as Headwaiter
Jack Baxley
as Kinko
William Newell
as Man in Breadline
Edward Hearn
as Parishioner
Edward Earle
as Bit Man
Roger Imhof
as Alaska
Bud Geary
as Man Restraining Blackie after Quake
George Guhl
as Bit Man
Tommy Bupp
as Bill
Chester Gan
as Jowl Lee
Bob McKenzie
as Messenger
Frank Mayo
as Dealer
Don Rowan
as Coast Type
Flora Finch
as Earthquake Extra
Al Shean
as Professor
Belle Mitchell
as Mary's Maid
Jim Farley
as Charlie
Frank Sheridan
as Members of Founders' Club
Bruce Mitchell
as Heckler
Donald Hall
as Earthquake Extra
Maude Allen
as Elderly Woman
Charles Sullivan
as Fire Spectator
Sherry Hall
as Well-Wisher
Sam Ash
as Orchestra Leader
George Magrill
as A Marine
Tudor Williams
as Mephistopheles
W.J. O'Brien
as Waiter
Bill O'Brien
as Waiter
Anthony Jowitt
as Society Man
Fritzi Brunette
as Earthquake Extra
James Macklin
as Young Man
Naomi Childers
as Opera Spectator in Burley Box
John Pearson
as Stooge
Nyas Berry
as Dancer
Orrin Burke
as Pompous Man
Helene Chadwick
as Earthquake Extra
Otho Wright
as Fireman
John 'Skins' Miller
as Man on Stretcher
Mae Digges
as Dancer
Fred M. Fagan
as Waiter
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Critic Reviews for San Francisco

All Critics (8)

Achieves something that has evaded disaster movies since as long as they've existed: it depicts its disaster in an engrossing, spectacular way, while also making sure that we're not just exulting in mass death.

Full Review… | June 3, 2015
Antagony & Ecstasy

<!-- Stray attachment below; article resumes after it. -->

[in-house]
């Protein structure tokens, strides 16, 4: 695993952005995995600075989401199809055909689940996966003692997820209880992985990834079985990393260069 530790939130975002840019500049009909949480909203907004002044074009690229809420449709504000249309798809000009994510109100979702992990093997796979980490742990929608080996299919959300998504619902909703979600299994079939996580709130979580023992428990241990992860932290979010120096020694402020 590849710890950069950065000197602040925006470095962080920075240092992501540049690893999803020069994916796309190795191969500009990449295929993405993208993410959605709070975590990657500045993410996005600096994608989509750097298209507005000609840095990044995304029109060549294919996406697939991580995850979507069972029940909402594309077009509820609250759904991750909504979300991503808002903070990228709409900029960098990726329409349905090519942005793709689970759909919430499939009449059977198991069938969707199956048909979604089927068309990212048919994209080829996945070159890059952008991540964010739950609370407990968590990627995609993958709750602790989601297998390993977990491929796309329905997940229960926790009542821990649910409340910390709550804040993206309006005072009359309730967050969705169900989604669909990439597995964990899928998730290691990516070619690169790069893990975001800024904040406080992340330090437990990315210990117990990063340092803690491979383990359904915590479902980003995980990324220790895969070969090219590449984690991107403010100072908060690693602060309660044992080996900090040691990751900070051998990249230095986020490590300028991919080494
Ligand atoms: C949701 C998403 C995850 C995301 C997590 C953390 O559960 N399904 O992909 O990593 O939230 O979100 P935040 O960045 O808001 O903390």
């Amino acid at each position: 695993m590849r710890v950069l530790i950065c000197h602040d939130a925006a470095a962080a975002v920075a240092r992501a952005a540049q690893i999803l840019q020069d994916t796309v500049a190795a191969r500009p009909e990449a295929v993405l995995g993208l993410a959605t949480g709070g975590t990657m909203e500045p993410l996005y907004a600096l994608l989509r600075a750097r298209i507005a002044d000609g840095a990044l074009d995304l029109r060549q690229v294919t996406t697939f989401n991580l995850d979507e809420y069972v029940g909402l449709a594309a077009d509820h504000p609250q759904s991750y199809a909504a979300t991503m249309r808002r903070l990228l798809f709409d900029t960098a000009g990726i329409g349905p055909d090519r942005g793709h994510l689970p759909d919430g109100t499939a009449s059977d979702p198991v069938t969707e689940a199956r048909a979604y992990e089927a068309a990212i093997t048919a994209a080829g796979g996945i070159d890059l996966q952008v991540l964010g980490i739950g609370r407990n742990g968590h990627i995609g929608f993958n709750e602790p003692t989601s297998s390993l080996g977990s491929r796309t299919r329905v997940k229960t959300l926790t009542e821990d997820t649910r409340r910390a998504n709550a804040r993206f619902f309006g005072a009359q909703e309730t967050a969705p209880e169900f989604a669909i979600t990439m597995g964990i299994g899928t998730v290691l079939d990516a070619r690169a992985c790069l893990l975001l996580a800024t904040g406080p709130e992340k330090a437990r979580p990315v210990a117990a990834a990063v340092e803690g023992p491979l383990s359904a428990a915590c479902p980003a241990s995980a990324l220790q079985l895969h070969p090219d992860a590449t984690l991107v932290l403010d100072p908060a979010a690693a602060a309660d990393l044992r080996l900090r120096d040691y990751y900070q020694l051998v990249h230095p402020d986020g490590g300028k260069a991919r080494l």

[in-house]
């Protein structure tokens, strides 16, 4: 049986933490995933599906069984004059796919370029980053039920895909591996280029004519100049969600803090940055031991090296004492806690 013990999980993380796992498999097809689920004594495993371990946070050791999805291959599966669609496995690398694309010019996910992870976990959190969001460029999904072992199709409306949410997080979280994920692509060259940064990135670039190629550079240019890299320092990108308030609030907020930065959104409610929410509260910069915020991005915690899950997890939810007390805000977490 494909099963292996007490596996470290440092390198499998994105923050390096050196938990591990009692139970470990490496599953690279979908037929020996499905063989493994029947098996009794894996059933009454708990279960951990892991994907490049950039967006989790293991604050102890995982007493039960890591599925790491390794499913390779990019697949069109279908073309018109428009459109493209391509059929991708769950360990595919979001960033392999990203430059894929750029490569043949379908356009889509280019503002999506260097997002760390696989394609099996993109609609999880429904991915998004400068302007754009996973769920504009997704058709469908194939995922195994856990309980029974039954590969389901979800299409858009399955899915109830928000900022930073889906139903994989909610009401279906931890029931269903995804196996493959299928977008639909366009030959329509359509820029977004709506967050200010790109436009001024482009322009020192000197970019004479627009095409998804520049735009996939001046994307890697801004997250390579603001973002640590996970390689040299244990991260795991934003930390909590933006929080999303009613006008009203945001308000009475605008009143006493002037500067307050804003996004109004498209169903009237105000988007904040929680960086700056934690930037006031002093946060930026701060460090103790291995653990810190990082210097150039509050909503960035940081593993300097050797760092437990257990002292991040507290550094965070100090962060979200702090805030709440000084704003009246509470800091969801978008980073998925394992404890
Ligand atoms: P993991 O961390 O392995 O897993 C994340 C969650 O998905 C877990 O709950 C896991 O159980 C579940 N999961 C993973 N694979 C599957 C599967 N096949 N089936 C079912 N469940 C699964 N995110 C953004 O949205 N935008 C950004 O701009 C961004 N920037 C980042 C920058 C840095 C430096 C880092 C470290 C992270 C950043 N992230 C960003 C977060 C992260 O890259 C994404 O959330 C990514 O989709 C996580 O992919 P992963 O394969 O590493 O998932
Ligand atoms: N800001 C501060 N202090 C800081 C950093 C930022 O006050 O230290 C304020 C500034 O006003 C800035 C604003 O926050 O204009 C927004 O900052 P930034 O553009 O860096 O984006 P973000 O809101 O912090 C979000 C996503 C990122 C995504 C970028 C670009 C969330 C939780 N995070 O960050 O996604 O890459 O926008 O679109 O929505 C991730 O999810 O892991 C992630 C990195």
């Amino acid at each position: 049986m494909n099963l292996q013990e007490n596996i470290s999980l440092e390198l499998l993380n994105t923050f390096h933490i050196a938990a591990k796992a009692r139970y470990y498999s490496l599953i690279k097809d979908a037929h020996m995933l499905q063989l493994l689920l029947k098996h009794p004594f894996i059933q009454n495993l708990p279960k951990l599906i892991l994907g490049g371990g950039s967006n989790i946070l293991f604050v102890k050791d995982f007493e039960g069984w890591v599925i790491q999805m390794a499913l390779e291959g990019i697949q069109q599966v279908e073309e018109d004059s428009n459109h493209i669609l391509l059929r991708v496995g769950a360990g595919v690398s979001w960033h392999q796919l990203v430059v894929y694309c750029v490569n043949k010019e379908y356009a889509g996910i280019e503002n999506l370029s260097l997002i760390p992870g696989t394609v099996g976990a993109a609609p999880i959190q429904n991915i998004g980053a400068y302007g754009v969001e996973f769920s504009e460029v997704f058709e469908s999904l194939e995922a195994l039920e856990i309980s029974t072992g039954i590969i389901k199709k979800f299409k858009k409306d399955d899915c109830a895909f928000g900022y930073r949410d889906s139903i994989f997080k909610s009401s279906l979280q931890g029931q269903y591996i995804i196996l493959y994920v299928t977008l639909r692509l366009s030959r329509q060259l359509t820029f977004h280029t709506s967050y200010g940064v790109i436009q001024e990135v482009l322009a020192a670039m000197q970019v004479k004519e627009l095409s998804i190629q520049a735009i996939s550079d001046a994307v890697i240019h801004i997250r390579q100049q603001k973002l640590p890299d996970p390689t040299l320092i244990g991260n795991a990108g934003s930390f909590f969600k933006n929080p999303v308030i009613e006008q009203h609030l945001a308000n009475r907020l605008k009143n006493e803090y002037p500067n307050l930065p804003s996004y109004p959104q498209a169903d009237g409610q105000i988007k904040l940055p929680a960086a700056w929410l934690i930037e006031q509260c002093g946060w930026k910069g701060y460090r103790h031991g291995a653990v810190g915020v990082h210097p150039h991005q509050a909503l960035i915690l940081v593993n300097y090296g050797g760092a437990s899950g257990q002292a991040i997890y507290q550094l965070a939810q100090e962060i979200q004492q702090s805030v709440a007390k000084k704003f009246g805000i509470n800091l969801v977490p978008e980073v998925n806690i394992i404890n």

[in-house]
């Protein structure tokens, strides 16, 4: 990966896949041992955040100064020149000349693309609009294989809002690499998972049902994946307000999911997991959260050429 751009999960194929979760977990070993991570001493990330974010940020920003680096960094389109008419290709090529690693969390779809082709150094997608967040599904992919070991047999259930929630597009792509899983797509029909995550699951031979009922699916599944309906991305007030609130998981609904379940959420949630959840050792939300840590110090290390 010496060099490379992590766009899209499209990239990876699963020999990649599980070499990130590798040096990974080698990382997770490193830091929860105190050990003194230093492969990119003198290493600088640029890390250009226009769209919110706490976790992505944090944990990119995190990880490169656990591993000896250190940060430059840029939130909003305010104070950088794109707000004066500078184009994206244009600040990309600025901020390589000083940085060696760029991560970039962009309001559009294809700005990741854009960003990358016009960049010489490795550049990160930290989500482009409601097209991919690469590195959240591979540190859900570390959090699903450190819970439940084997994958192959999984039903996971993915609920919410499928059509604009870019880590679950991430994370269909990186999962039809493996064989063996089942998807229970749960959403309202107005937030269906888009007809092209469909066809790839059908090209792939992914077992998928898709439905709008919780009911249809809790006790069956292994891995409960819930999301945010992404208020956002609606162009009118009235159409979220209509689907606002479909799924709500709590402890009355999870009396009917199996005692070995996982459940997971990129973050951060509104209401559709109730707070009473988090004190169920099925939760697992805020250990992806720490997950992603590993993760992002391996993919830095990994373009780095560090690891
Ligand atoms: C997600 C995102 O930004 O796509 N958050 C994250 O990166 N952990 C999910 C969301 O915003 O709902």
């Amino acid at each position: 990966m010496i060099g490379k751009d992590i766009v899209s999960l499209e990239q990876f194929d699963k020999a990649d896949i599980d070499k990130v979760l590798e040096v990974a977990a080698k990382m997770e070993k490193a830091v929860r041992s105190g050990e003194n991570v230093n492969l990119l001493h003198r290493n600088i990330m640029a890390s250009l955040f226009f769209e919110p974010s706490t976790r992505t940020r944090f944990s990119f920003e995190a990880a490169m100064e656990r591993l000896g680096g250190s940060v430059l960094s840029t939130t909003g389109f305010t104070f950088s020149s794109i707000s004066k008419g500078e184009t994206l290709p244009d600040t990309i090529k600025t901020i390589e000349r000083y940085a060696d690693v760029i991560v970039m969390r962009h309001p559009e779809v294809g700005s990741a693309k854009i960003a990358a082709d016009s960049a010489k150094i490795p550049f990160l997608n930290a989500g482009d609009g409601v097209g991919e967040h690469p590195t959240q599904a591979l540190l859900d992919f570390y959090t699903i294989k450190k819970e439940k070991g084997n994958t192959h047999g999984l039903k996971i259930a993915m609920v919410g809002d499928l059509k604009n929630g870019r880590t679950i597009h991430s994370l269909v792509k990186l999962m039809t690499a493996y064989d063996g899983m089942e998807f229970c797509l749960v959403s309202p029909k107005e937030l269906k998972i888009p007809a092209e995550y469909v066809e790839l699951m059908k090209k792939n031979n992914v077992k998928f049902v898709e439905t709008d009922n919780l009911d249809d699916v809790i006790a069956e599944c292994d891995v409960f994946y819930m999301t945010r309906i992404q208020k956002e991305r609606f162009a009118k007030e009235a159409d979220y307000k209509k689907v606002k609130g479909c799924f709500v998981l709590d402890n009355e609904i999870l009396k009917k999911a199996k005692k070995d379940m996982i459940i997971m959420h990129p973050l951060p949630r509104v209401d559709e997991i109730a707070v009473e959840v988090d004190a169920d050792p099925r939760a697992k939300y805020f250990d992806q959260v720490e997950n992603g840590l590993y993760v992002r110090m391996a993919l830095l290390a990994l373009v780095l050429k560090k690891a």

A huge blockbuster, this MGM melodrama is mostly known for its ten-minute recreation of the 1906 Earthquake, but it also has an emotionally engaging story and is extremely well-acted by Gable, Tracy, and Jeanette MacDonald, who sings the famous song.

Full Review… | July 1, 2007

..a big, brawling, boisterous, sentimental, touching, inspiring, thoroughly entertaining motion picture.

Full Review… | June 14, 2006
Movie Metropolis

Dated but classy MGM spectacular.

May 4, 2006

Gable, Tracy, McDonald singing - and an earthquake. Who could ask for anything more? A typical MGM extravaganza.

July 23, 2004
Journal and Courier (Lafayette, IN)

Quote not available.

Full Review… | January 2, 2012
Jigsaw Lounge

Audience Reviews for San Francisco

San Francisco has the firepower (or should that be the earthquake power) of a very strong lineup. It was the 30s version of the blockbuster and similar to modern blockbusters, the script is a little thin and sensationalist.

John Ballantine
John Ballantine

Super Reviewer

This is a pretty remarkable achievement as far as disaster films are concerned. It actually has an engaging story that doesn't necessarily revolve around the Great Quake of 1906, yet it feels urgent and ominous as the events that you watch all lead up to that inevitable climax. Also, the special effects are pretty amazing considering that this film was made a mere 30 years after the real-life events it's depicting. Definitely worth a watch!

Rico Zamora
Rico Zamora

Super Reviewer


Classic MGM spectacle is highlighted by remarkable re-enactment of the 1906 San Francisco earthquake. What's more, this romantic drama includes an engaging story as well. Young, classically-trained singer is plucked from obscurity and becomes a success. Complications arise when she is also offered a chance to sing with the Opera, in decidedly classier surroundings. Grand, but dated period film was a huge blockbuster in its day and it's easy to see why. Nominated for six Academy Awards including Best Picture.

Mark Hobin
Mark Hobin

Super Reviewer